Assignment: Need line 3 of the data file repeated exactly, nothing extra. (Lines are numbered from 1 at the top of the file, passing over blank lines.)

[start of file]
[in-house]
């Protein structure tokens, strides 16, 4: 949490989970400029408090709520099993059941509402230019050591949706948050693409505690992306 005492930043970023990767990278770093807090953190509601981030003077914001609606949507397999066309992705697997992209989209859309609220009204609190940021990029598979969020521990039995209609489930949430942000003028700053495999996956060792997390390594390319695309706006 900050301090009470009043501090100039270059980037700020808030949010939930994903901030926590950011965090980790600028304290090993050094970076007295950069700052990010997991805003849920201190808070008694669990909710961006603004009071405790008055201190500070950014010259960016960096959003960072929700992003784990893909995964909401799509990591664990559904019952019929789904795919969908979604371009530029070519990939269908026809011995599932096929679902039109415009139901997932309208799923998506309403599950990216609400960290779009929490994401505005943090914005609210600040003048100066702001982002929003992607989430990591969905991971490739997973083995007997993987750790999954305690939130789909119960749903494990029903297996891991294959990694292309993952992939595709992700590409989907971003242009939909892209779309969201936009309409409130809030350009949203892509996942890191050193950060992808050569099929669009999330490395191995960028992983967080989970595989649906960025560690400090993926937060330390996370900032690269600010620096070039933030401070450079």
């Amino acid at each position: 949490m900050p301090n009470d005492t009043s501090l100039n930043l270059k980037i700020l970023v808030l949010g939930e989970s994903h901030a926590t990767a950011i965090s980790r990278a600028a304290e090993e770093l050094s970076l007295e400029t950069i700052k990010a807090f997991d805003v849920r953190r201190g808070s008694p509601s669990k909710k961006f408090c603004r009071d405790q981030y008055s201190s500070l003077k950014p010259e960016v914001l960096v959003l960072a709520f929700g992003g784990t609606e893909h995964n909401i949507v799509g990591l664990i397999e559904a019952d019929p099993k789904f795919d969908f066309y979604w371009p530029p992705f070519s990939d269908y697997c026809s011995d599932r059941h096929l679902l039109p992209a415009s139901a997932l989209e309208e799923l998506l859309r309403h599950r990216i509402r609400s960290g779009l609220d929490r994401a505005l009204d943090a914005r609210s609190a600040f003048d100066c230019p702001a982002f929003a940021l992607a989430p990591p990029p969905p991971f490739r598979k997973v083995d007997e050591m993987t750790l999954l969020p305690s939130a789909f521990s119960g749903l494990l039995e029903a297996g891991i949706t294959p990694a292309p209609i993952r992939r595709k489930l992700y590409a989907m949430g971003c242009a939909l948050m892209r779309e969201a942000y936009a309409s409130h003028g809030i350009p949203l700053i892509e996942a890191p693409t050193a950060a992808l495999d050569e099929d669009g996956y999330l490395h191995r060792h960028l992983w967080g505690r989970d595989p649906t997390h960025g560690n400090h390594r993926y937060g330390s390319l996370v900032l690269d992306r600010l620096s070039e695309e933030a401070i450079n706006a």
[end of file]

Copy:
């Amino acid at each position: 949490m900050p301090n009470d005492t009043s501090l100039n930043l270059k980037i700020l970023v808030l949010g939930e989970s994903h901030a926590t990767a950011i965090s980790r990278a600028a304290e090993e770093l050094s970076l007295e400029t950069i700052k990010a807090f997991d805003v849920r953190r201190g808070s008694p509601s669990k909710k961006f408090c603004r009071d405790q981030y008055s201190s500070l003077k950014p010259e960016v914001l960096v959003l960072a709520f929700g992003g784990t609606e893909h995964n909401i949507v799509g990591l664990i397999e559904a019952d019929p099993k789904f795919d969908f066309y979604w371009p530029p992705f070519s990939d269908y697997c026809s011995d599932r059941h096929l679902l039109p992209a415009s139901a997932l989209e309208e799923l998506l859309r309403h599950r990216i509402r609400s960290g779009l609220d929490r994401a505005l009204d943090a914005r609210s609190a600040f003048d100066c230019p702001a982002f929003a940021l992607a989430p990591p990029p969905p991971f490739r598979k997973v083995d007997e050591m993987t750790l999954l969020p305690s939130a789909f521990s119960g749903l494990l039995e029903a297996g891991i949706t294959p990694a292309p209609i993952r992939r595709k489930l992700y590409a989907m949430g971003c242009a939909l948050m892209r779309e969201a942000y936009a309409s409130h003028g809030i350009p949203l700053i892509e996942a890191p693409t050193a950060a992808l495999d050569e099929d669009g996956y999330l490395h191995r060792h960028l992983w967080g505690r989970d595989p649906t997390h960025g560690n400090h390594r993926y937060g330390s390319l996370v900032l690269d992306r600010l620096s070039e695309e933030a401070i450079n706006a």